Coalition announces £9bn investment in rail
Over £9bn investment in the railways is to be announced by the Coalition, in a demonstration of unity following Tory rebellion over House of Lords reform.
Prime Minister David Cameron and Deputy PM Nick Clegg are to outline a series of investments to take place between 2014 and 2019, with £5bn to complete current schemes such as Crossrail and Thameslink.
Another £4.2bn will be spent on new projects, including electrification of the Great Western Main Line from London to Swansea, rather than just Cardiff; the whole of the so-called Northern Hub involving track and station upgrades across northern cities; electrification of the Midland Main Line between Bedford, the East Midlands and Sheffield; and upgrades to the East Coast Main Line from London to Leeds and Newcastle.
The East-West Rail link from Oxford and Aylesbury to Milton Keynes will also be reopened and rail links with airports will be improved.
Electrification from London to Cardiff was announced last March and is due to be completed in 2017. The decision to extend this project to Swansea follows years of campaigning and will cut 20 minutes from journey time as well as allowing longer 9-carriage trains to run.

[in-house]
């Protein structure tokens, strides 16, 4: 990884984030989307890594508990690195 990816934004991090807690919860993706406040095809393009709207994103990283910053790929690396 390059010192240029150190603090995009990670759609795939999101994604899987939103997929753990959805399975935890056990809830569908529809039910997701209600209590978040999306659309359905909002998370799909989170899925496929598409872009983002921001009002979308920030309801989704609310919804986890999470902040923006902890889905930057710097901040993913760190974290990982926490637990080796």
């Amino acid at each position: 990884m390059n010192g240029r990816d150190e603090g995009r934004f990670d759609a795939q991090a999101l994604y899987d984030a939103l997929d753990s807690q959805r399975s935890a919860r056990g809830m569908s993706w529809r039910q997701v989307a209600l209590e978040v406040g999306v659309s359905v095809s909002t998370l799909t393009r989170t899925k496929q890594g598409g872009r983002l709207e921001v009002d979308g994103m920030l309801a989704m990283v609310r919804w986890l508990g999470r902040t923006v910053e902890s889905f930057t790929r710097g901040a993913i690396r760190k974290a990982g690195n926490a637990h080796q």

Welsh secretary Cheryl Gillan said: “It shows to people who are thinking about investing in Wales that we are going to have a very modern transport system.”
Transport secretary Justine Greening said: “Investment on this scale, in every region of the country, shows how this coalition government is focused on delivering an affordable, reliable and faster railway network that drives jobs and growth.”
Cameron said that the Government was “committed to taking the long term decisions to deliver growth and jobs” and Clegg added that the investment would fund “the biggest expansion in railways in over 150 years”.
Shadow transport secretary Maria Eagle said: “We welcome this investment, it was actually first announced under the last Labour government...but this won’t help jobs and growth now, as there's not going to be a penny spent until after 2014.”
And Bob Crow, general secretary of the RMT, said: “What we need is investment in rail today not yet another political promise of jam tomorrow.”
The united front of Cameron and Clegg was challenged by the chairman of the Tory backbench 1922 Committee, Graham Brady, who suggested a split in the Coalition before 2015 was likely.
He said: “I think it would be logical and sensible for both parties to be able to present their separate vision to the public in time for the public to form a clear view before the election. Of course, it is always possible that that moment of separation could come sooner. It's very difficult to predict when that might be.”
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